Rex Reed — the only still-practicing, prolifically active octogenarian critic of stage and screen in existence — sprouted yet another career Tuesday night when he made his Birdland Theater debut. It turned out to be a very good place to start: Birdland was his first stop when he hit town as a wide- and starry-eyed collegiate. (Think of Gene Kelly going into his “Gotta Dance.” Later he’d learn there was a Statue of Liberty and an Empire State Building here.
“At the old Birdland,” he remembered, “I saw June Christy, the entire Stan Kenton orchestra and The Hi-Lo’s—all on one bill, for the price of a beer.”
His second stop, The Blue Angel, was less successful. Its headliner, Harry Belafonte, was ill, and he was forced to endure “two young people trying out some comedy material,” Mike Nichols and Elaine May. Rex was “crestfallen.”
He dabbled, fearlessly first-person, in the very mediums he’s reviewed with varying degrees of steam heat—on stage in “Rope” and on screen in the still-notorious “Myra Breckinridge”—before turning the corner into Singing Critic.
In lieu of an autobiography, Rex has written a deliciously anecdotal evening of star-droppings, punctuated by stage and movie songs that almost never come up in club acts but mean something to him. His unguarded affection for these songs, the composers and the singers who introduced them—the love and naughtiness of the patter accompanying them—outweighs his breathy but earnest journeyman vocalizing. How he connected which story to platform which songs is the trick here, and it pushes the envelop of cabaret a bit.
Toasting his first real drink in New York (bought his first night at The Blue Angel by its pianist, Bart Howard), he starts with Cole Porter’s “Make It Another Old-Fashioned, Please,” originally ordered by Ethel Merman’s Panama Hattie.
If his voice wears especially well on “No Love, No Nothin’,” that’s because the lady who introduced it in 1943’s “The Gang’s All Here,” Alice Faye, taught it to him at four in the morning in the backseat of a limo on the Pennsylvania turnpike. The New York Times had sent him to Philadelphia to catch the closing night of “Good News” and interview Faye before its Broadway bow.
That Times ticket also took him to Marlene Dietrich’s dressing room prior to the opening of her one-woman show. On the floor was an old scrubwoman in a raggedy bandana scouring the toilet, insisting Ajax was best for the job. It was Dietrich. When the piece ran, the headline saluted “Dietrich, Queen of Ajax.”
Among the Names littering Rex’s road of life are Dinah Shore, Walter Matthau, Ginger Rogers, Hoagy Carmichael, Polly Bergen (“My best friend in the whole world”), Tennessee Williams, Joan Collins, Johnny Weissmuller (who kept a plane load of MGM stars awake with his Tarzan yells).
He finds places for fine songs from films that failed: “Changing My Tune,” one the Gershwins wasted on 1947’s “The Shocking Miss Pilgrim,” a Betty Grable movie that flopped because she wasn’t allowed to show her legs (“Her legs used to go to war, on American planes”), and “That Winter Night,” in which an out of water and snowbound Esther Williams was to sing in “The Duchess of Idaho”—until Louis B. Mayer saw it and ordered her back to the pool.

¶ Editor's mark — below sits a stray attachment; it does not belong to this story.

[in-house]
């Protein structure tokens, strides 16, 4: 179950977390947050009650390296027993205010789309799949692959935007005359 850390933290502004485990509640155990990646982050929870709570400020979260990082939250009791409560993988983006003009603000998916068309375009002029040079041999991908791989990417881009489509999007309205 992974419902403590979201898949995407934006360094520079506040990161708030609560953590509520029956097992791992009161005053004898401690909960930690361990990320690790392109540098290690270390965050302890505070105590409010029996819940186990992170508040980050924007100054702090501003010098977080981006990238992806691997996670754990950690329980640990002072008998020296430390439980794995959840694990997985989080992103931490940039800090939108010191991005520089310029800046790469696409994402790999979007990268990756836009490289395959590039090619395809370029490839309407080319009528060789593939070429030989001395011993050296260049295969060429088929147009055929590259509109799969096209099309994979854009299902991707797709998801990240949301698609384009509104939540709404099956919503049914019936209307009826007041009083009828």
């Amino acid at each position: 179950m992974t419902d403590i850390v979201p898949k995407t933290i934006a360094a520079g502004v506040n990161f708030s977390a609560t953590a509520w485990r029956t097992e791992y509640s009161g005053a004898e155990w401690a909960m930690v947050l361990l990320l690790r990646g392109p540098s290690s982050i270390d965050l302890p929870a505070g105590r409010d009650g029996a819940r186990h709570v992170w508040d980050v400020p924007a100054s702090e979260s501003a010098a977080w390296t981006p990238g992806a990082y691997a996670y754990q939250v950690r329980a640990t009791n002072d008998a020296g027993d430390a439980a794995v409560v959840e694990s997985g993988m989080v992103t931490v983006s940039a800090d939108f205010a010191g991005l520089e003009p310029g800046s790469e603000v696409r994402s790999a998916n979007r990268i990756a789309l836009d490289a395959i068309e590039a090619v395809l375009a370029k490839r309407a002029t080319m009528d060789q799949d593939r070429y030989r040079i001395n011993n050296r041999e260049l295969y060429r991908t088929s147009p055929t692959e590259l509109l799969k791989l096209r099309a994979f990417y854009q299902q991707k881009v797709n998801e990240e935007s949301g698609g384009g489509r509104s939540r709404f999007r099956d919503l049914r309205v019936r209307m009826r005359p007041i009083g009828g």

Very much sans roller skates, Rex did Gene Kelly’s big number from 1955’s “It’s Always Fair Weather”— Comden & Green and Andre Previn’s “I Like Myself”—and, unlike Bob Fosse in 1953’s “Give a Girl a Break,” he didn’t wind up in the East River doing Ira Gershwin and Burton Lane’s “In Our United State.”
Doris Day occupied a good portion of the program with her Eveready animal-abuse antenna. He also sang “Blame My Absent-Minded Heart” the song Jule Styne wrote for her in 1949’s “It’s a Great Feeling” and the one song for a Doris Day movie she always wanted to sing and didn’t get to: “A New Town Is a Blue Town” from “The Pajama Game.” John Raitt gave it a robust, all-stops-out rendering in the movie; Rex brought it down to a more do-able Day level.
At the Cannes Film Festival, Rex admitted he wanted to dance with Fred Astaire but had a problem with that: “I don’t know how to follow. I only know how to lead.” Astaire brushed that off matter-of-factly with “After all those movies I made with Ginger Rogers, I know how to follow,” and off they went.
He owned up to his marked partiality for singers who were also songwriters by saluting Mel Torme with “A Stranger in Town” and Anthony Newley (his first interview subject in New York) with “There’s No Such Thing As Love.” The latter was a bouquet to cabaret veteran K.T. Sullivan in the audience, celebrating her 19th wedding anniversary with hubby Stephen Downey.
His 11 o’clock anecdote was a hilarious story involving Lana Turner, Ann-Margret, Jimmy Stewart and a Tulsa high school teacher, and that led to the last of the ditty dozen—the act’s best-known song, “Hooray for Hollywood.”
Hooray indeed, Rex!